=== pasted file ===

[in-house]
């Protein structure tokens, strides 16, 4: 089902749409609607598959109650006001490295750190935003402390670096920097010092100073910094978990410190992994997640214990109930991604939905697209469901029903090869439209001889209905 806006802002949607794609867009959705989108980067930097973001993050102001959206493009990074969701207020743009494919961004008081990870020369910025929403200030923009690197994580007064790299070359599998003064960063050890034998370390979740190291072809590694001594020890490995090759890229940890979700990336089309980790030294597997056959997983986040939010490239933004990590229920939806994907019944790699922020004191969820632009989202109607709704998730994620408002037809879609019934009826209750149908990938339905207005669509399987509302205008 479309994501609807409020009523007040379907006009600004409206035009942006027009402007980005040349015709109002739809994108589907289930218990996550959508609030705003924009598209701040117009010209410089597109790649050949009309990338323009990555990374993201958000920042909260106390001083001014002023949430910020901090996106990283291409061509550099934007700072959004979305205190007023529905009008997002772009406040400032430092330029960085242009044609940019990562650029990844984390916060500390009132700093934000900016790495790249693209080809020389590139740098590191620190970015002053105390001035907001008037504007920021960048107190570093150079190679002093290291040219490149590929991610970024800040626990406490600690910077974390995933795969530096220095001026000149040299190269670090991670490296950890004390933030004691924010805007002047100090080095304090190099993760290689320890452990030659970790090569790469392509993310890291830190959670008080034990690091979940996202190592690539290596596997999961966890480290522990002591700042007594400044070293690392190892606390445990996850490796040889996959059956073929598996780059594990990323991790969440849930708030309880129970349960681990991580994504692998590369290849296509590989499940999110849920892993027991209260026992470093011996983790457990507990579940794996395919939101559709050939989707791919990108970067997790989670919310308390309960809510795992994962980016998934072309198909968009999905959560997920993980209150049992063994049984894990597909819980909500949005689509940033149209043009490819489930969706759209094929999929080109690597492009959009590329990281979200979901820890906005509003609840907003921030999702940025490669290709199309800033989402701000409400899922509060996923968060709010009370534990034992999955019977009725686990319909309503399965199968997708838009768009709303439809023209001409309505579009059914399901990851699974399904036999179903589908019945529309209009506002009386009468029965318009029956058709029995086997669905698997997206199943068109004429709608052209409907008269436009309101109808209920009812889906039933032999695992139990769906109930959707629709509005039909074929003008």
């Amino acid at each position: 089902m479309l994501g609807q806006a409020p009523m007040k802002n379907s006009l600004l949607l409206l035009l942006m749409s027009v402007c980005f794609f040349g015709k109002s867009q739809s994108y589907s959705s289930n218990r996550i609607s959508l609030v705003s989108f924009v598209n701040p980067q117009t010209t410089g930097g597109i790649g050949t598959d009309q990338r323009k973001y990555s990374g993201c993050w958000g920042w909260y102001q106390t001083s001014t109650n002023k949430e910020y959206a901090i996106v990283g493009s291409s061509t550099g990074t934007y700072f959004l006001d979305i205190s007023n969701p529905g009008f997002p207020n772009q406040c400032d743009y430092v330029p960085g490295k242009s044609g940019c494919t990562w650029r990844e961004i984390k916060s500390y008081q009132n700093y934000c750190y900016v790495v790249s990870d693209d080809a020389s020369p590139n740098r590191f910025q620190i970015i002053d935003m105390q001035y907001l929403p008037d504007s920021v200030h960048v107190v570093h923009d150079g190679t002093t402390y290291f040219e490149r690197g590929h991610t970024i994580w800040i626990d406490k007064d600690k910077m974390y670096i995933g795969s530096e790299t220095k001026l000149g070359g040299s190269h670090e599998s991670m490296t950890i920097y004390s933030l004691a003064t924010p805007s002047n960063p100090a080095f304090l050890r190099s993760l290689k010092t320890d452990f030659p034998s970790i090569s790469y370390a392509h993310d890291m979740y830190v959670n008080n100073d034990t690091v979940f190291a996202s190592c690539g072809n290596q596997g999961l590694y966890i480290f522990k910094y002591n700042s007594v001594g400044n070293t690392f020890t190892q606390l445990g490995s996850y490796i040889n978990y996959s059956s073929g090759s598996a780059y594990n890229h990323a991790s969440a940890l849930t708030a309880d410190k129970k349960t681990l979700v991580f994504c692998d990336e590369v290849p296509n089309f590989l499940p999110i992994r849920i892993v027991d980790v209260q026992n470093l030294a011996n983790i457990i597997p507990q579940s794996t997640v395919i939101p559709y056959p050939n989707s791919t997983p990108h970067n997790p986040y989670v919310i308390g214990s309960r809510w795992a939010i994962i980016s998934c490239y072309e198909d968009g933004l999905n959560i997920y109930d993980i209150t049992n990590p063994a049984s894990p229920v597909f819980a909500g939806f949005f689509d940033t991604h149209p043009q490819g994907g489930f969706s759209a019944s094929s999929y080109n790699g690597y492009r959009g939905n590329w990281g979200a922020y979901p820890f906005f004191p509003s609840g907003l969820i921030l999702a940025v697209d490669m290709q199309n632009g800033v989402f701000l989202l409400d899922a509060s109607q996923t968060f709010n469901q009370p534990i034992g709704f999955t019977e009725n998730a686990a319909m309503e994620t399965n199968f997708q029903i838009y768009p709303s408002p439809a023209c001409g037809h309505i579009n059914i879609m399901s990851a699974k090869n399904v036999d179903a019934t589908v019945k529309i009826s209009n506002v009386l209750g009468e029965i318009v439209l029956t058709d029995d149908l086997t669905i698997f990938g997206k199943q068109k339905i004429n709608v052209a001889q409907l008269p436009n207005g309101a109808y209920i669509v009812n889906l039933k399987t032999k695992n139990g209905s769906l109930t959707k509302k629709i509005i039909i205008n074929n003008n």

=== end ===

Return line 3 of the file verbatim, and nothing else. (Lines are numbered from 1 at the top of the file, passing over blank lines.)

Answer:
């Amino acid at each position: 089902m479309l994501g609807q806006a409020p009523m007040k802002n379907s006009l600004l949607l409206l035009l942006m749409s027009v402007c980005f794609f040349g015709k109002s867009q739809s994108y589907s959705s289930n218990r996550i609607s959508l609030v705003s989108f924009v598209n701040p980067q117009t010209t410089g930097g597109i790649g050949t598959d009309q990338r323009k973001y990555s990374g993201c993050w958000g920042w909260y102001q106390t001083s001014t109650n002023k949430e910020y959206a901090i996106v990283g493009s291409s061509t550099g990074t934007y700072f959004l006001d979305i205190s007023n969701p529905g009008f997002p207020n772009q406040c400032d743009y430092v330029p960085g490295k242009s044609g940019c494919t990562w650029r990844e961004i984390k916060s500390y008081q009132n700093y934000c750190y900016v790495v790249s990870d693209d080809a020389s020369p590139n740098r590191f910025q620190i970015i002053d935003m105390q001035y907001l929403p008037d504007s920021v200030h960048v107190v570093h923009d150079g190679t002093t402390y290291f040219e490149r690197g590929h991610t970024i994580w800040i626990d406490k007064d600690k910077m974390y670096i995933g795969s530096e790299t220095k001026l000149g070359g040299s190269h670090e599998s991670m490296t950890i920097y004390s933030l004691a003064t924010p805007s002047n960063p100090a080095f304090l050890r190099s993760l290689k010092t320890d452990f030659p034998s970790i090569s790469y370390a392509h993310d890291m979740y830190v959670n008080n100073d034990t690091v979940f190291a996202s190592c690539g072809n290596q596997g999961l590694y966890i480290f522990k910094y002591n700042s007594v001594g400044n070293t690392f020890t190892q606390l445990g490995s996850y490796i040889n978990y996959s059956s073929g090759s598996a780059y594990n890229h990323a991790s969440a940890l849930t708030a309880d410190k129970k349960t681990l979700v991580f994504c692998d990336e590369v290849p296509n089309f590989l499940p999110i992994r849920i892993v027991d980790v209260q026992n470093l030294a011996n983790i457990i597997p507990q579940s794996t997640v395919i939101p559709y056959p050939n989707s791919t997983p990108h970067n997790p986040y989670v919310i308390g214990s309960r809510w795992a939010i994962i980016s998934c490239y072309e198909d968009g933004l999905n959560i997920y109930d993980i209150t049992n990590p063994a049984s894990p229920v597909f819980a909500g939806f949005f689509d940033t991604h149209p043009q490819g994907g489930f969706s759209a019944s094929s999929y080109n790699g690597y492009r959009g939905n590329w990281g979200a922020y979901p820890f906005f004191p509003s609840g907003l969820i921030l999702a940025v697209d490669m290709q199309n632009g800033v989402f701000l989202l409400d899922a509060s109607q996923t968060f709010n469901q009370p534990i034992g709704f999955t019977e009725n998730a686990a319909m309503e994620t399965n199968f997708q029903i838009y768009p709303s408002p439809a023209c001409g037809h309505i579009n059914i879609m399901s990851a699974k090869n399904v036999d179903a019934t589908v019945k529309i009826s209009n506002v009386l209750g009468e029965i318009v439209l029956t058709d029995d149908l086997t669905i698997f990938g997206k199943q068109k339905i004429n709608v052209a001889q409907l008269p436009n207005g309101a109808y209920i669509v009812n889906l039933k399987t032999k695992n139990g209905s769906l109930t959707k509302k629709i509005i039909i205008n074929n003008n």